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How Fiction Works — James Wood

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Literary critic and Harvard professor James Wood’s How Fiction Works, new in trade paperback from Picador, argues that “fiction is both artifice and verisimilitude, and that there is nothing difficult in holding together these two possibilities.” This thesis is rather broad, and really not so controversial; I’d certainly agree with it. It’s when Wood goes about showing how fiction successfully or unsuccessfully artfully represents reality that I find myself shouting at his text.

Not that I didn’t know that we were going to butt heads (to misapply a metaphor) before I began reading. After all, I was familiar enough with Wood’s aesthetic approach to literary criticism, one that eschews any notions of ideological underpinnings of a novel. In concrete terms, this means that all those discourses so (apparently) fashionable in English departments are out–you know, Marxist critiques, French deconstruction, post-colonial studies, gender readings, all that stuff. How wonderfully freeing for Wood to dispense with the baggage of history and ideology! Of course, certain novelists have felt the need to respond to these ideas, even if Wood hasn’t, leading our critic to deride a whole “genre” of “hysterical realism.” I happen to like a lot of this so-called “hysterical realism”: Pynchon, DeLillo, and David Foster Wallace spring to mind (Wood takes Wallace to task a few times in How Fiction Works, arguing that Wallace’s pseudo-business speak in “The Suffering Channel” is “fairly ugly, and a bit painful for more than a page or two”). Wood’s attack on “hysterical realism” centers on his claim that such novels privilege a (failed) attempt at a global, historical perspective at the cost of intimacy and human communication. The aesthetics here, for Wood, are precisely about how to accurately and intimately portray the world. To this end, Wood, favors writers like Henry James, Gustave Flaubert, and Chekov, and he spends much of How Fiction Works illustrating how marvelously these writers employ what he calls “free indirect style,” a type of narration where the lines between author’s and the character’s language are perfectly blended.

That Wood spends so much time on Flaubert and James (he devotes five pages to the latter’s ingenious use of the adverb “embarrassingly”) is telling when one considers the authors not represented in this book. While no literary critic should be condemned for not including every writer under the sun, it would be helpful if a book ostentatiously titled How Fiction Works took a look at something besides the work of dead white men. But there I go again, suggesting that ideology has some function in literature. Maybe I’m reaching here–to be fair, if Toni Morrison doesn’t even warrant a mention in Wood’s canon, then neither does Nathaniel Hawthorne (in fact, How Fiction Works is remarkably light on American writers in general–Melville only warrants a passing mention).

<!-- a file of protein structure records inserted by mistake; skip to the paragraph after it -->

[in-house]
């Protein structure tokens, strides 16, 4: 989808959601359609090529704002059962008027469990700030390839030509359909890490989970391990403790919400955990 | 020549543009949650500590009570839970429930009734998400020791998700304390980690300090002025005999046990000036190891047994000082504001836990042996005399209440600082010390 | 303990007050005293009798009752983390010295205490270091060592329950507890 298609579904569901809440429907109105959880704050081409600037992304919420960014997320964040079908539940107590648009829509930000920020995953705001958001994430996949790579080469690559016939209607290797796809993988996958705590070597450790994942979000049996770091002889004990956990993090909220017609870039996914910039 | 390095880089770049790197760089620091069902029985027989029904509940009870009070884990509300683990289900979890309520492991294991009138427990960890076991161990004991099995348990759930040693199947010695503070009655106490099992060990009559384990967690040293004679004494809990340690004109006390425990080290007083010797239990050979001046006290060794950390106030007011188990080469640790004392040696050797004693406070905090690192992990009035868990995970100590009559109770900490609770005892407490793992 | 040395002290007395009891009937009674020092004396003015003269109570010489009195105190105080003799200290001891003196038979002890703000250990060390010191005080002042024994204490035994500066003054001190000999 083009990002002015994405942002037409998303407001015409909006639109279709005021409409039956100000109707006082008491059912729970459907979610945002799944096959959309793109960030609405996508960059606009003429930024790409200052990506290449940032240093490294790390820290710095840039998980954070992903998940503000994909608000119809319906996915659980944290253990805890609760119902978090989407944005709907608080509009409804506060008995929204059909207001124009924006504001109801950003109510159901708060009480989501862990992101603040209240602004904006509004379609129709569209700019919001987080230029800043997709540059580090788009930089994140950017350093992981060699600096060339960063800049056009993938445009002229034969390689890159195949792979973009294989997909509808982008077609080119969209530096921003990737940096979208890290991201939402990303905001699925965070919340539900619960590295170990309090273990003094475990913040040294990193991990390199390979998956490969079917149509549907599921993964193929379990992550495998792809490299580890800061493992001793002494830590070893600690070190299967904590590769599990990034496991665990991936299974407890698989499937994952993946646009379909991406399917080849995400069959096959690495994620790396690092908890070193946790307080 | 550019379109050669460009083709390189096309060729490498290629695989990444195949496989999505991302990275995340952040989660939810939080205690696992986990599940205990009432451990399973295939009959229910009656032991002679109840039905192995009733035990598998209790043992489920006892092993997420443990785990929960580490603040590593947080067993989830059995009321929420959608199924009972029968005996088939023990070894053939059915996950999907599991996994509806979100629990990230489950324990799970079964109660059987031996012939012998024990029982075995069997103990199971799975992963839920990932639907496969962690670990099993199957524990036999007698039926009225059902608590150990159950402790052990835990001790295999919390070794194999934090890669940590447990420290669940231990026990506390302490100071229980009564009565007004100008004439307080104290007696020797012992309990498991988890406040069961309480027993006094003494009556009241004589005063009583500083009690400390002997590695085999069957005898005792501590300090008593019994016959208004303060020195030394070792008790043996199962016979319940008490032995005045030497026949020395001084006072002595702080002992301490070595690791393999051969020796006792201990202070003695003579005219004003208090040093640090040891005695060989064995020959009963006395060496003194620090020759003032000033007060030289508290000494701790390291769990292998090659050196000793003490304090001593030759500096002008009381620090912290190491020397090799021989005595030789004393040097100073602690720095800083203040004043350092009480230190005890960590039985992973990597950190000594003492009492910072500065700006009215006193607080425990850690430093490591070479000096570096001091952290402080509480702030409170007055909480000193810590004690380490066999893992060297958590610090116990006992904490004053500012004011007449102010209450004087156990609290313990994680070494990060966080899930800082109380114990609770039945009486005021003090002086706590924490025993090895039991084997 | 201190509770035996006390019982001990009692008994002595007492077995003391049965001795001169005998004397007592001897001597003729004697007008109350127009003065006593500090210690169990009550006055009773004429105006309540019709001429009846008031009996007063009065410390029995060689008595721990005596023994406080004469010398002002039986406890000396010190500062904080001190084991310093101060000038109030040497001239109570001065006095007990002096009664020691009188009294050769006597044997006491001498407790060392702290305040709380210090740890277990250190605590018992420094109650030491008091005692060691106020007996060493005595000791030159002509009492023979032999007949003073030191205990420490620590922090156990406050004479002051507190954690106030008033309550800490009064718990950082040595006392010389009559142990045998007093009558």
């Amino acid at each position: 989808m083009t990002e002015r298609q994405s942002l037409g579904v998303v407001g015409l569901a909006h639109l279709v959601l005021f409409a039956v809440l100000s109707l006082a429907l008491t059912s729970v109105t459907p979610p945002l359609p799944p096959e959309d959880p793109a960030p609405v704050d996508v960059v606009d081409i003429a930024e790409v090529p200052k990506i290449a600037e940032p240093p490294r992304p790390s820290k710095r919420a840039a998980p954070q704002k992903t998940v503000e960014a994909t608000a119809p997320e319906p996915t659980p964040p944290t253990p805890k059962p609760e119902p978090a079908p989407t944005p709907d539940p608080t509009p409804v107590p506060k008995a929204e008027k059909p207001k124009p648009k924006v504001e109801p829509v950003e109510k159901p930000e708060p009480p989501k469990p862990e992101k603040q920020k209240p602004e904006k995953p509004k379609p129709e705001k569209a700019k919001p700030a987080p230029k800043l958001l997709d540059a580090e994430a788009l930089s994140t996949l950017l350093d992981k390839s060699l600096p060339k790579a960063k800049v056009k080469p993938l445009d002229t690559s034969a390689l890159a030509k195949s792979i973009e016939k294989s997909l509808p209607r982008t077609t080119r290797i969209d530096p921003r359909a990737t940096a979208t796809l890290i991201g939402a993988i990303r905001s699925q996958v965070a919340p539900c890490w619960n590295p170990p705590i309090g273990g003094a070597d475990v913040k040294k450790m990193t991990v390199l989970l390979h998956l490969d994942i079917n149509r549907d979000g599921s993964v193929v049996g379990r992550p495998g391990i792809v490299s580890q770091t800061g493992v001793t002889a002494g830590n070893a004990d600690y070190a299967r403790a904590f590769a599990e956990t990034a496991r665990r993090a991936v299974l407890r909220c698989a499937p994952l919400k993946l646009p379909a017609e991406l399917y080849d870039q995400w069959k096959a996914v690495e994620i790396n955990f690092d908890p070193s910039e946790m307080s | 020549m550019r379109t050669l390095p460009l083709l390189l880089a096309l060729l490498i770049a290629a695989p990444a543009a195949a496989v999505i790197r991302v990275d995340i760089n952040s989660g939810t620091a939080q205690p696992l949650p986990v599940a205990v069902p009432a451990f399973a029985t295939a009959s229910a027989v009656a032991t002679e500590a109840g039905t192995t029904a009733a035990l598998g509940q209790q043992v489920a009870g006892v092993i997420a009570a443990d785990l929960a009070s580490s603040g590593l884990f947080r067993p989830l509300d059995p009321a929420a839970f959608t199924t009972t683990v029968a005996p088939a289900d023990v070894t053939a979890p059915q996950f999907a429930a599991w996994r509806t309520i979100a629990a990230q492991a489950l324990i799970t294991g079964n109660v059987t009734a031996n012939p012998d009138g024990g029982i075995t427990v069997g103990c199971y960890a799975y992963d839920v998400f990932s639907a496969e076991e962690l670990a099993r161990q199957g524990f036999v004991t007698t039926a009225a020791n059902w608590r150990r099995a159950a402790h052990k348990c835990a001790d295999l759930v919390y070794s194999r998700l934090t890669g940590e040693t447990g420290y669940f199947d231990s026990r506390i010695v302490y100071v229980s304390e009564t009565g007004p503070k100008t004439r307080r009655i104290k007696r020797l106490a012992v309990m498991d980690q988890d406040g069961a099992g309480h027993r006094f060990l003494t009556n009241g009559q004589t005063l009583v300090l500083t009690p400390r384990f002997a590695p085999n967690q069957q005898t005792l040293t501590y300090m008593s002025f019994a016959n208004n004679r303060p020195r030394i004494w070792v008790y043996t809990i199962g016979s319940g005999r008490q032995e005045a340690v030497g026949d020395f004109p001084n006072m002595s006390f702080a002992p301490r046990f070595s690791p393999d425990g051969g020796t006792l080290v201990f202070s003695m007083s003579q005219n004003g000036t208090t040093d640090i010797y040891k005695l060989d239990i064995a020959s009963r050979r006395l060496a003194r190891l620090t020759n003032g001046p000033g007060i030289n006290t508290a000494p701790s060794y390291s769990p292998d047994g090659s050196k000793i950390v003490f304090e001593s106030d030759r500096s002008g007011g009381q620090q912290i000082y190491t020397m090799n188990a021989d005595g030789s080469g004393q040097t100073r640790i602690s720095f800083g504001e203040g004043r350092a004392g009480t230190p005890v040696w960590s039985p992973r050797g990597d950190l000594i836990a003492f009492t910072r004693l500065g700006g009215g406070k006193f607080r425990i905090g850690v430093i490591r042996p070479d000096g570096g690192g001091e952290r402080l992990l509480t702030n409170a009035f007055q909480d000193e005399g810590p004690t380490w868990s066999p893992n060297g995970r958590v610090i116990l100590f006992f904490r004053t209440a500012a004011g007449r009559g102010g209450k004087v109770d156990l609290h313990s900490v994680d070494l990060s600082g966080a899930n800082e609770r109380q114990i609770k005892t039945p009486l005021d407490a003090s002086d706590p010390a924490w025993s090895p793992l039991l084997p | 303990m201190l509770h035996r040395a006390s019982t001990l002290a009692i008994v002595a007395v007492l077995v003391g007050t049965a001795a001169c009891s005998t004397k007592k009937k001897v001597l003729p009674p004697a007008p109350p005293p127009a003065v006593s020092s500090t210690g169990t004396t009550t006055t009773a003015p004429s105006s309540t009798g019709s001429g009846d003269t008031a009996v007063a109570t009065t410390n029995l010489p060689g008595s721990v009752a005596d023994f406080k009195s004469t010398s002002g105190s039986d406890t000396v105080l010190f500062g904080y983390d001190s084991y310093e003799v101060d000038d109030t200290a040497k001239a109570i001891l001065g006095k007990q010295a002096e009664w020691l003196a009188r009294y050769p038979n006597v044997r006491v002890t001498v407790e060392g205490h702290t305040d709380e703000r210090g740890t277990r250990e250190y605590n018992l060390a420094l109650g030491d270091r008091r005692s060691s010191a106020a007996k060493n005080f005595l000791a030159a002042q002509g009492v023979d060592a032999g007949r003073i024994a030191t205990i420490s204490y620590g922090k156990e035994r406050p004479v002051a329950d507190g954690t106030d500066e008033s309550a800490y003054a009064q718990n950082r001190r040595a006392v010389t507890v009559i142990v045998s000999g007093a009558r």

More disturbing than Wood’s limited pool of authors is his disingenuous claim that this book is for a common, everyday reader. With a hint of the anxiety of influence, he remarks that his hero Roland Barthes “does not write as if he expects to be read and comprehended by any kind of common reader,” but it must be noted that Wood will have lost anyone not fairly conversant with the history of literature by his first twenty pages.Hopefully, students new to literature will avoid Wood’s book and read something friendlier and more helpful, like Thomas C. Foster’s How To Read Literature Like a Professor.

Did I forget to mention in all of this that I liked reading this book? Like most people who love to read, both academically and for pleasure, I like a good argument, and Wood’s aesthetic criticism is a marvelous platform for my ire, especially in a world that increasingly seems to not care about reading fiction. Wood is a gifted writer, even if his masterful skill at sublimating his personal opinion into a front of absolute authority is maddening. There’s actually probably more in his book that I agree with than not, but it’s those major sticking points on literary approaches that stick in my craw. It’s also those major sticking points that make the book an interesting read. I’d like to think that I’m not interested in merely having my opinions re-confirmed. I’d recommend How Fiction Works with the caveat that the reader not fall victim to Wood’s forceful rhetoric, to the erroneous assumption that Wood’s aesthetic values somehow trump one’s own. Read this book, but don’t mistake it for a substitute for the real education that great novels can provide. “I am really talking about the real, which is at the bottom of my inquiries,” writes Wood in his introduction, but make no mistake, Wood cannot transmit the real in his criticism. It can only be found in reading the sources yourself.